Clean Flying Changes: What I love about Victress is that she is very smooth in her changes. She does not get excited and hop in the hind or kick or buck. When she is too forward she will be late behind one step because she is not completely engaged in her hind. With the collected canterwork we have been doing her changes are cleaner and she is staying more balanced.

Now that it is the winter season here in Maine we are riding in the indoor arena. Our indoor is about the size of a Training level size arena so there is not ample space for extended trot and canter. I will be focusing on developing her collected gaits, her consistency, and flying changes until we can be out in the large show ring again.

For more information about the Aspirant Training Technique go to: http://www.isaacroyalfarm.com

Read Full Post »

On this blog I would like to journal my training experiences and progress about the different horses that I ride. In the past I have had up to 10 horses at a time under my training while I was studying on the Academy Program at Isaac Royal Farm. I had a difficult year in 08 and lost two of my upper level dressage mounts, one to colic and the other to a vet error with an exam. The same summer I got bucked off and couldn’t ride for over a month. Let’s just say I was a bit depressed and the experience sort of knocked me off course…..I started focusing more on my art business and dance classes. Currently I just ride two horses (Douwe and Victress) full time and I also have a young Friesian (3 years old) named Zeppellin that I train. I would like to share with others my difficulties and also my successes with each individual horse. I will also bring in other topics that have to do with other horses that I have trained in the past that may be helpful to others. I have trained over 5 horses to the upper levels (Fourth level and above) and at least 10 more to First/Second level. I have experienced many rare and interesting cases of horses in my time at Isaac Royal Farm. I hope that others may post questions or their own stories regarding what I write about. Thank you so much for reading and I hope you enjoy my blog!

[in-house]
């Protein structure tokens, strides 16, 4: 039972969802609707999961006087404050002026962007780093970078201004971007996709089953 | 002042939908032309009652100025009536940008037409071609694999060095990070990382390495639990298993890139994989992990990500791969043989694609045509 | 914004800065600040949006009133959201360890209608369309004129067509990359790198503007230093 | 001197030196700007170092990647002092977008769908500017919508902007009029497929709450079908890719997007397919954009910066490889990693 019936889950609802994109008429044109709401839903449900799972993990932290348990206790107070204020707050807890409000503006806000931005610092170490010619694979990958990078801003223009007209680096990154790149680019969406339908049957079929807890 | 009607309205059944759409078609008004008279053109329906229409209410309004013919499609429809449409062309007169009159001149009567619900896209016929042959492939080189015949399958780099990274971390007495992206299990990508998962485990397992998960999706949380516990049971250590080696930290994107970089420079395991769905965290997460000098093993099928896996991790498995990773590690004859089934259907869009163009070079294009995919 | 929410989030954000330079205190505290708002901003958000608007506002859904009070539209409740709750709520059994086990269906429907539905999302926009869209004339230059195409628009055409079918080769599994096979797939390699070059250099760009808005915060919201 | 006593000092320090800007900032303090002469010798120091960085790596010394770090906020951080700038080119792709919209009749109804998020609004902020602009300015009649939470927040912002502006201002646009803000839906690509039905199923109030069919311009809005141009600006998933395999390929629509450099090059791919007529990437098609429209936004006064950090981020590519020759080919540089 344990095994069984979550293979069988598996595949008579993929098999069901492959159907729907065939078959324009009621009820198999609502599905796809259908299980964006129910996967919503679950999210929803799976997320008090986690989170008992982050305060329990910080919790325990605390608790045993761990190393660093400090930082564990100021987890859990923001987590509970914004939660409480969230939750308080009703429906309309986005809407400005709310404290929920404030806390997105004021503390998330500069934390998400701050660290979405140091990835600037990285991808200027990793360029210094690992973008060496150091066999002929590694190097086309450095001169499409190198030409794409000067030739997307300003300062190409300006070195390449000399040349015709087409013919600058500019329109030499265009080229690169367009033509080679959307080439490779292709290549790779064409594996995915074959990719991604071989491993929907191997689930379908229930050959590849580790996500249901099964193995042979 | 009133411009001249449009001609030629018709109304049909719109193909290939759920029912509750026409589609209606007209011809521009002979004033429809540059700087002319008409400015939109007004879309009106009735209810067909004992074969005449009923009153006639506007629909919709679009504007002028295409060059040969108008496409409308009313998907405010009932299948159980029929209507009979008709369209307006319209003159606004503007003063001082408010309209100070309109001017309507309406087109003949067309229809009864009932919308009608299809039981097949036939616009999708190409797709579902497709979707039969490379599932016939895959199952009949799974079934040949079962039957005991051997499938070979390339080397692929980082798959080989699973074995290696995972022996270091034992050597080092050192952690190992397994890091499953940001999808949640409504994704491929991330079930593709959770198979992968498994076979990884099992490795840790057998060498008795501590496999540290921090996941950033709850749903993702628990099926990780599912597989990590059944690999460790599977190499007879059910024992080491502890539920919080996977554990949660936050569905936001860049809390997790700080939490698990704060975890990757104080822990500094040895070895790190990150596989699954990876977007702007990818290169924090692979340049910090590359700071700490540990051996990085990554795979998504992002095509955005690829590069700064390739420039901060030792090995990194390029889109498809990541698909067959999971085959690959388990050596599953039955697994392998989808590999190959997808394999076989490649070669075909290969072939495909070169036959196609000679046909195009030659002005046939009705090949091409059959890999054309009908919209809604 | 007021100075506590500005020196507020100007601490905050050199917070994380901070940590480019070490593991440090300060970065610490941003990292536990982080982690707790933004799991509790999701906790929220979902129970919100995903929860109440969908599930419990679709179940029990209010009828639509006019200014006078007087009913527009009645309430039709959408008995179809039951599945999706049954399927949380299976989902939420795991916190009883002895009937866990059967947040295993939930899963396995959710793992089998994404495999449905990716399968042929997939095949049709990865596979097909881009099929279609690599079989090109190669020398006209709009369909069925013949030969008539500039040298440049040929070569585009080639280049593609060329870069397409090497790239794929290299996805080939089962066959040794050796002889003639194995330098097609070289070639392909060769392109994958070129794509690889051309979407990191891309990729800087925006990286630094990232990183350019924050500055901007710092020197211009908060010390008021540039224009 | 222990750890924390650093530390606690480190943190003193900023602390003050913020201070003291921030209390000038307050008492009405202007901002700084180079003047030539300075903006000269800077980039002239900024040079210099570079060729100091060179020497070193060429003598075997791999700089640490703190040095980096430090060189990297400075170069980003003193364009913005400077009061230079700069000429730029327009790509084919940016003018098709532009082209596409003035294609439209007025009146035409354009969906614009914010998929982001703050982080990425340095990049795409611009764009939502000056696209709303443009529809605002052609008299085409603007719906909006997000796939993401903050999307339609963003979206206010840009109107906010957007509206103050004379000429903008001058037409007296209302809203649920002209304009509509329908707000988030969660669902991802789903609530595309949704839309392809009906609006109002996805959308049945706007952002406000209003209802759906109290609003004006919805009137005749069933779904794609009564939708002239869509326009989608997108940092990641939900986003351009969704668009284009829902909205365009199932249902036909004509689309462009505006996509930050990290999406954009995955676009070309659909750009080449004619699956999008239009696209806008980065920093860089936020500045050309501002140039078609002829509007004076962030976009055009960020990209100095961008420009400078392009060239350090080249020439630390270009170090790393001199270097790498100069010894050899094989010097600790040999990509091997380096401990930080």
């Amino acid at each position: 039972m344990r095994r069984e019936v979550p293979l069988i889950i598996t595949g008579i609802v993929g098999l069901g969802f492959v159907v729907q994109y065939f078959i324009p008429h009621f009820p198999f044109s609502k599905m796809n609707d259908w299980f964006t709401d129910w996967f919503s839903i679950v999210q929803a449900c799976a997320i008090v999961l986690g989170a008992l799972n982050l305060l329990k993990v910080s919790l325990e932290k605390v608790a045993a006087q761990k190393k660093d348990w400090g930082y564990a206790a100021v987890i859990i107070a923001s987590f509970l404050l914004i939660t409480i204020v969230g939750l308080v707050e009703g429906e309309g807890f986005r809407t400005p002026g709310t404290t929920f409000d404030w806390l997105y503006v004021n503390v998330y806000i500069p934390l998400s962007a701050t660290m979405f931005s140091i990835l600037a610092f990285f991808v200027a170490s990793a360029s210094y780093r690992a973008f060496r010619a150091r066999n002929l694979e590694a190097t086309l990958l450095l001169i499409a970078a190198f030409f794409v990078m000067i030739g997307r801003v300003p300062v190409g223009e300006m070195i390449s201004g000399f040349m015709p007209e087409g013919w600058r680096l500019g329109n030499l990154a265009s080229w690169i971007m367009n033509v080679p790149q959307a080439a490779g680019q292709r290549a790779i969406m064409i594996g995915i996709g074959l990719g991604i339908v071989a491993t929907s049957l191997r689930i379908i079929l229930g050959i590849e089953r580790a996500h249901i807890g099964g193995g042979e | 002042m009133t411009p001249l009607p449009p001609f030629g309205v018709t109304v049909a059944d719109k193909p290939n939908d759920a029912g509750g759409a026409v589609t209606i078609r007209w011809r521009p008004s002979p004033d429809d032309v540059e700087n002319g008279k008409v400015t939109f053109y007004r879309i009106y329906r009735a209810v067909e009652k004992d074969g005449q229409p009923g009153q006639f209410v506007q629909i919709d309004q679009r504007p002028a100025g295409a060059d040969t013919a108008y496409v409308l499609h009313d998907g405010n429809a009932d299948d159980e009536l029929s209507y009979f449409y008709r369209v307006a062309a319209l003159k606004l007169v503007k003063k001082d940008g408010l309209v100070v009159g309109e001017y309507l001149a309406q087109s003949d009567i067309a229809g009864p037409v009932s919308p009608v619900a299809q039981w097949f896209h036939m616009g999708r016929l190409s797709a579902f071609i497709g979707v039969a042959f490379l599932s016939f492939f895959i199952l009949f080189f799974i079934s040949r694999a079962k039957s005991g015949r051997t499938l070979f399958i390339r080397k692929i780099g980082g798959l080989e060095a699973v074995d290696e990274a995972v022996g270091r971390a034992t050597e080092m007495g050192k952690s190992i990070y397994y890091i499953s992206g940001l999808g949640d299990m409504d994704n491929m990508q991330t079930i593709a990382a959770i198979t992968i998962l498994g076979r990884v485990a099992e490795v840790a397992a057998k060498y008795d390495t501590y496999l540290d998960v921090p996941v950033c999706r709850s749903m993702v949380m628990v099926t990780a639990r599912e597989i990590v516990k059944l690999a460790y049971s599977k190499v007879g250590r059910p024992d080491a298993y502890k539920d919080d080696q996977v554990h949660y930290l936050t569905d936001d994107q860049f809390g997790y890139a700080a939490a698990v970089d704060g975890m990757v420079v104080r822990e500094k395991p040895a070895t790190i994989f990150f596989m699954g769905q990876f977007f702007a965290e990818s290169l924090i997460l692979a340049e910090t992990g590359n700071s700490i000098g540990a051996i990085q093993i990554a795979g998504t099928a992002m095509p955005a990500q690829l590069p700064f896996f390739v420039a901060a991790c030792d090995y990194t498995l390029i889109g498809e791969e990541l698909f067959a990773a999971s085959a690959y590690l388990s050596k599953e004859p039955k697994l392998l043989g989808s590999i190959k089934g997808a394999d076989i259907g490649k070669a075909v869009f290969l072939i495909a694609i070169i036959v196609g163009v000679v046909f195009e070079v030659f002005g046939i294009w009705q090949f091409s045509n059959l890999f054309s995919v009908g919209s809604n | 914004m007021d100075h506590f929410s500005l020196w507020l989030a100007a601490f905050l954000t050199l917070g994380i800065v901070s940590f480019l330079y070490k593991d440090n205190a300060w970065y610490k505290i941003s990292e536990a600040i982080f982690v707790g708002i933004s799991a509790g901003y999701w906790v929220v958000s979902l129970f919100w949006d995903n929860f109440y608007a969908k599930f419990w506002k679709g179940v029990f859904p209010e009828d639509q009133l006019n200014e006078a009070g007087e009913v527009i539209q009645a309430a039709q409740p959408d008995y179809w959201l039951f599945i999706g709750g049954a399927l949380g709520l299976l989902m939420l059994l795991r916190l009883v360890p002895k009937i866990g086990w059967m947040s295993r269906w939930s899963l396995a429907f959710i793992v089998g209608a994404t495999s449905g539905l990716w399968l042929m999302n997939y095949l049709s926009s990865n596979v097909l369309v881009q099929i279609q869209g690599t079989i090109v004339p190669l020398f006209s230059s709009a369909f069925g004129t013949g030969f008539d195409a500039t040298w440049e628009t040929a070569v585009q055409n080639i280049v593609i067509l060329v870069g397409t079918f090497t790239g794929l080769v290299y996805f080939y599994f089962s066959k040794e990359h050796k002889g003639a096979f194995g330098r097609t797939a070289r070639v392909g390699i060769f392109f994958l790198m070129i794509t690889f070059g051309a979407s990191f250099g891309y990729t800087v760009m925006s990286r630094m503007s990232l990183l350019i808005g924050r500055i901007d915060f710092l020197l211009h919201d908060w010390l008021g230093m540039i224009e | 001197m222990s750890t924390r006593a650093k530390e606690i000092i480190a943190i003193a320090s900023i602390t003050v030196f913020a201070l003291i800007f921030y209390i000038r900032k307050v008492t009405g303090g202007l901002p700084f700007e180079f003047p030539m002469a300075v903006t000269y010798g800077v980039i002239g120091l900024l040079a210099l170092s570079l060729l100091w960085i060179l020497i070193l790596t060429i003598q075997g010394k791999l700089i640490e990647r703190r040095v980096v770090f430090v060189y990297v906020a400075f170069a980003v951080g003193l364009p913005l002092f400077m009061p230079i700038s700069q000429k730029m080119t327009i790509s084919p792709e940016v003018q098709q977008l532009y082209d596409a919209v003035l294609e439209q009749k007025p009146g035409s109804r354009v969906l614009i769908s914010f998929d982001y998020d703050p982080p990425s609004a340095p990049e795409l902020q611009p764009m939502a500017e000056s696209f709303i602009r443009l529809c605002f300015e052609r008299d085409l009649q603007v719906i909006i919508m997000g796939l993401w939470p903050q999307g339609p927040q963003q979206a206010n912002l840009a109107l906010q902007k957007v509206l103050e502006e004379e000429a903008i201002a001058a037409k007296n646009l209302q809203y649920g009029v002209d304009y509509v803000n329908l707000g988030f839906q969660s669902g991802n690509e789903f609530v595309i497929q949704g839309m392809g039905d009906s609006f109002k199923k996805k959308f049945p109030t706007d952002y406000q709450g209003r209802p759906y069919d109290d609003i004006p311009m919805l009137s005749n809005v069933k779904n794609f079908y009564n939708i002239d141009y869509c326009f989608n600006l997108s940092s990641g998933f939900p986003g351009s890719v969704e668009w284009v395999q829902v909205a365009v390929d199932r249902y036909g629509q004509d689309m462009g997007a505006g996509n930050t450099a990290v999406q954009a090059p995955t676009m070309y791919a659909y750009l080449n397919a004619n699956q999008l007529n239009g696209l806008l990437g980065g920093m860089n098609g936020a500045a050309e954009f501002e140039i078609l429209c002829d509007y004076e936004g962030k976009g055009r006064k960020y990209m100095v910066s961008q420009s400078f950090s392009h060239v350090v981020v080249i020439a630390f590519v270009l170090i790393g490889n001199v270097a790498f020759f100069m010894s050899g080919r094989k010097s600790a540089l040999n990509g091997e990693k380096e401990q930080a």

Sandra riding Royal Vienna, a Lippizzan mare

Read Full Post »

I fell in love with horses when I was 7 years old. Since then I have been riding and training like crazy! I always wanted my own horse but it just never worked out. Luckily my Mom was smart enough not to get one for me even though I would cry every Christmas. Every horse I rode and trained at Isaac Royal Farm felt like my own horse because I would be the only one riding it. So I was definitely fulfilled enough but I always knew that I would find a special horse someday.

20 years later I am doing my first clinic on Vinalhaven island off the coast of Maine. I have been going to Vinalhaven since I was a baby since my grandparents have a beautiful camp there. A man on the island had just bought a Friesian gelding 3 weeks beforehand and was going to get rid of him because he had dumped three riders. I worked with the gelding (Douwe) and liked him but he certainly was a handful at the time because he had learned how to get the best of his riders. I had to lunge him for over an hour to get him to calm down and pay attention. He was hard headed and very distracted, so much so that when I rode him I really wasn’t sure if he even knew I was up there on his back! But I tried him twice and then had him on trial at the farm for a few weeks. He turned out to be so calm and lazy that now I have take him out galloping in the fields just to wake him up! He is my first horse and definitely my dream horse because the Friesian breed is so magnificent. I have had pictures of Friesians on my walls for years and years, all that visualizing and dreaming about them made my dream come true! It just goes to show that you never know how life will work out. I would have NEVER guessed that I would find my horse on Vinalhaven island…..there are only about 20 horses there to begin with and definitely not any other Friesians.